The Benefits

All the benefits of a Classical Music Education. . . 

We make a very bold claim about the effectiveness of our approach to whole class music education, that 

“it delivers all the benefits of a classical music education but in a fraction of the time, at a fraction of the cost and for ALL pupils.”

and you’d be justified in wanting to know how we can support such an extravagant promise.

As a first step let’s define what we mean by “all the benefits of a classical music education”, and without getting into an argument about their relative importance, let’s list the main ones out under three headings: Life Skills, Musicianship, Academic Learning:

  • Life Skills – Empathy, Listening, Initiative, Creativity, Self-discipline, Teamwork
  • Musicianship – Instrumental skills, Improvisation skills, Performance skills, Aural memory
  • Academic Learning – In depth knowledge, Notation skills, Compositional skills

If the above is a reasonably complete list of the benefits of learning a classical musical instrument, then how does our world music-based approach measure up? Can it really deliver the same benefits? The following table scores classical instrumental and ensemble based learning and the world music-based approach for the scope they give in developing each of these skills.

ClassicalWorld Music
Life SkillsEmpathy55
MusicianshipInstrumental skills54
Improvisation skills15
Performance skills55
Aural memory55
Academic LearningIn-depth knowledge of the style / tradition53
Notation skills54
Compositional skills54

You may be surprised just how high world music-based learning scores, but the fact is that most of the major world music styles are ancient and sophisticated traditions with extensive repertoires and considerable scope for developing all the same skills that are needed for and developed by classical ensemble playing. It is mainly unfamiliarity that has tended to make many classical musicians assume that world music traditions are in some way musically inferior — in a reverse of the norm, unfamiliarity has bred contempt.

Now let’s look at the second part of our claim, that the approach delivers these all-important benefits

a) to ALL pupils
b) in a fraction of the time
c) at a fraction of the cost

a) The approach works for ALL pupils, regardless of ability and socio-economic background, because the instruments and the music are accessible. The basic playing techniques of most instruments can be picked up in less than an hour and although it may take hundreds or thousands of hours of dedicated practice to become a virtuoso djembe or gamelan player, many simple ensemble pieces can be played by complete beginners. So the instrument is not a barrier to progress. Similarly, the music is generally easily approachable (even if it’s foreign sounding to the classically trained western ear), and whole classes of children can be playing simple pieces successfully together right from the first lesson.

b) The inherent accessibility of the instruments and music is the key to fast progress – because the children can quickly make a good sound together, they are immediately engaged and encouraged to focus. Nothing succeeds like success and under the guidance of a good teacher its possible for a class of complete beginners to be performing together in front of the whole school after just a few hours. In a more normal situation, where the teacher is also new to the tradition and where there hasn’t been any expert input, it may take as many as 8 or 10 lessons for the class to get to performance level. But compare that with any classical musical instrument where 8 or 10 lessons might not even cover the basic playing techniques.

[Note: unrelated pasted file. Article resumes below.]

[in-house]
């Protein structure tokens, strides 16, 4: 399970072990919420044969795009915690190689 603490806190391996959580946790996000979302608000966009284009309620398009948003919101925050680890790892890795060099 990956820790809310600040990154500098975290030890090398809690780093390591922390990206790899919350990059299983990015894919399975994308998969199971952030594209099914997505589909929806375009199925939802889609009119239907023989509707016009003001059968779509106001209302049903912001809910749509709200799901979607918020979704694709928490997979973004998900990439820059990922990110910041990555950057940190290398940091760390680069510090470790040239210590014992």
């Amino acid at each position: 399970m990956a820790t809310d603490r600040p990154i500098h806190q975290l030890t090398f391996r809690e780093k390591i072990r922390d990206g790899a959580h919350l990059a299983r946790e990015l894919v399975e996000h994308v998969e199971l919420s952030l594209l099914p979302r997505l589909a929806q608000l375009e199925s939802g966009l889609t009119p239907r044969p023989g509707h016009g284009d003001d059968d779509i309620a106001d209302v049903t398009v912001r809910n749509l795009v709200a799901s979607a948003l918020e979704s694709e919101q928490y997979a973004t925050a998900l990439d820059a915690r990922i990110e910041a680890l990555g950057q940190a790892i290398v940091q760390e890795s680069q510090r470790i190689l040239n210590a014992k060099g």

c) Fast progress of course reduces costs significantly – but so does the fact that experts are not needed. These world music traditions really can be taught by any enthusiastic generalist teacher, enabling schools to make use of in-house manpower to extend their music department capability with just the occasional injection of expertise. As a third cost-minimising factor, there’s the cost, durability and ease of maintenance of world musical instruments and the fact that one set of instruments can be used by the whole school – there’s no need for one instrument per pupil.

The following table shows the approximate cost per pupil per year of teaching world music traditions with and without additional CPD and pupil workshops given by visiting experts. Please note that the figures are in £ not £‘000 and are based on a school with 300 pupils. The cost-effectiveness of the approach is clear with total annual costs for all 300 pupils of between £250, if all the teaching is carried out in-house and £2,150, if visiting experts and CPD training is added to the mix.

Cost per pupil per year

StyleWithout extra CPD or visiting experts1.With extra CPD and visiting experts1.2.
World Percussion£0.9£6.9
West African Drumming£0.8£6.8
Indonesian Gamelan£1.2£7.2
Brazilian Samba£1.0£7.0
Caribbean Steel Pans£1.4£7.4
1. School of 300 pupils in 10 classes of 30 pupils each. Cost of musical instruments written off over 1 year (percussion) or 5 years (other instruments)
2. Three lessons per class per year from a visiting expert. Three twilight sessions of professional development training per year for 10 class teachers

In conclusion, consider the above costs in the light of the benefits accruing to pupils, school and community and the speed with which the benefits will arise. There really is nothing that comes close to the educational cost-effectiveness of the Drums for Schools approach.